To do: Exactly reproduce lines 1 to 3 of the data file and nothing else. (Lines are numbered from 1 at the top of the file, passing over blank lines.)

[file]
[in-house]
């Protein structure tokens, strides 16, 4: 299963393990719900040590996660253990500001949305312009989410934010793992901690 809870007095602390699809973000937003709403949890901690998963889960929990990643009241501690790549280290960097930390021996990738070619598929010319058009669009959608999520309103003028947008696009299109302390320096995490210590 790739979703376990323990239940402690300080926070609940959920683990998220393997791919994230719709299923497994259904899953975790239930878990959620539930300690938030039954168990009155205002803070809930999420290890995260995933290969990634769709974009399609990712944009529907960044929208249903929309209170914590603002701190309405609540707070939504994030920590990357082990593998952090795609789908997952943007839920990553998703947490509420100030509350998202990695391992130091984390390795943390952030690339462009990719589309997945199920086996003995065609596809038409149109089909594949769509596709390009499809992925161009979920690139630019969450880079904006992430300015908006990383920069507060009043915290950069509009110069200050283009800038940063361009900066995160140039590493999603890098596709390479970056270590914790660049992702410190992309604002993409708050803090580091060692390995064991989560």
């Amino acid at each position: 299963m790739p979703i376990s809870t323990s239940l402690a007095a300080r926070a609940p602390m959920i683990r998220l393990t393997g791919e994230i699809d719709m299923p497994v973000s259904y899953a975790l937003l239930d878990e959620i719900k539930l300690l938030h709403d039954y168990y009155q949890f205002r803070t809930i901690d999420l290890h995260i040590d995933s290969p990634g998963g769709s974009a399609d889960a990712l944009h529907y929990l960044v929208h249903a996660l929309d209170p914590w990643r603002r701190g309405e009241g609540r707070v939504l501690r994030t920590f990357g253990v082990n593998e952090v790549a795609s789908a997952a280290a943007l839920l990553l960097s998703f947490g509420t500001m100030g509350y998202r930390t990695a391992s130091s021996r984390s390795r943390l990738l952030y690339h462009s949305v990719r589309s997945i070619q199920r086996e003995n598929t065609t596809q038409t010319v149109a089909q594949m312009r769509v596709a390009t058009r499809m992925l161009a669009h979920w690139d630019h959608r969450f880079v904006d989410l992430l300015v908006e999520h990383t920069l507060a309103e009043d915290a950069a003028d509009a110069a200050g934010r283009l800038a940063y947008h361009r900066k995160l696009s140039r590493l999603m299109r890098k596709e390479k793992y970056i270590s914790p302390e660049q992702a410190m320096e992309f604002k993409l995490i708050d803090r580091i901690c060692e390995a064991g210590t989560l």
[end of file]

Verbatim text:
[in-house]
């Protein structure tokens, strides 16, 4: 299963393990719900040590996660253990500001949305312009989410934010793992901690 809870007095602390699809973000937003709403949890901690998963889960929990990643009241501690790549280290960097930390021996990738070619598929010319058009669009959608999520309103003028947008696009299109302390320096995490210590 790739979703376990323990239940402690300080926070609940959920683990998220393997791919994230719709299923497994259904899953975790239930878990959620539930300690938030039954168990009155205002803070809930999420290890995260995933290969990634769709974009399609990712944009529907960044929208249903929309209170914590603002701190309405609540707070939504994030920590990357082990593998952090795609789908997952943007839920990553998703947490509420100030509350998202990695391992130091984390390795943390952030690339462009990719589309997945199920086996003995065609596809038409149109089909594949769509596709390009499809992925161009979920690139630019969450880079904006992430300015908006990383920069507060009043915290950069509009110069200050283009800038940063361009900066995160140039590493999603890098596709390479970056270590914790660049992702410190992309604002993409708050803090580091060692390995064991989560």
């Amino acid at each position: 299963m790739p979703i376990s809870t323990s239940l402690a007095a300080r926070a609940p602390m959920i683990r998220l393990t393997g791919e994230i699809d719709m299923p497994v973000s259904y899953a975790l937003l239930d878990e959620i719900k539930l300690l938030h709403d039954y168990y009155q949890f205002r803070t809930i901690d999420l290890h995260i040590d995933s290969p990634g998963g769709s974009a399609d889960a990712l944009h529907y929990l960044v929208h249903a996660l929309d209170p914590w990643r603002r701190g309405e009241g609540r707070v939504l501690r994030t920590f990357g253990v082990n593998e952090v790549a795609s789908a997952a280290a943007l839920l990553l960097s998703f947490g509420t500001m100030g509350y998202r930390t990695a391992s130091s021996r984390s390795r943390l990738l952030y690339h462009s949305v990719r589309s997945i070619q199920r086996e003995n598929t065609t596809q038409t010319v149109a089909q594949m312009r769509v596709a390009t058009r499809m992925l161009a669009h979920w690139d630019h959608r969450f880079v904006d989410l992430l300015v908006e999520h990383t920069l507060a309103e009043d915290a950069a003028d509009a110069a200050g934010r283009l800038a940063y947008h361009r900066k995160l696009s140039r590493l999603m299109r890098k596709e390479k793992y970056i270590s914790p302390e660049q992702a410190m320096e992309f604002k993409l995490i708050d803090r580091i901690c060692e390995a064991g210590t989560l």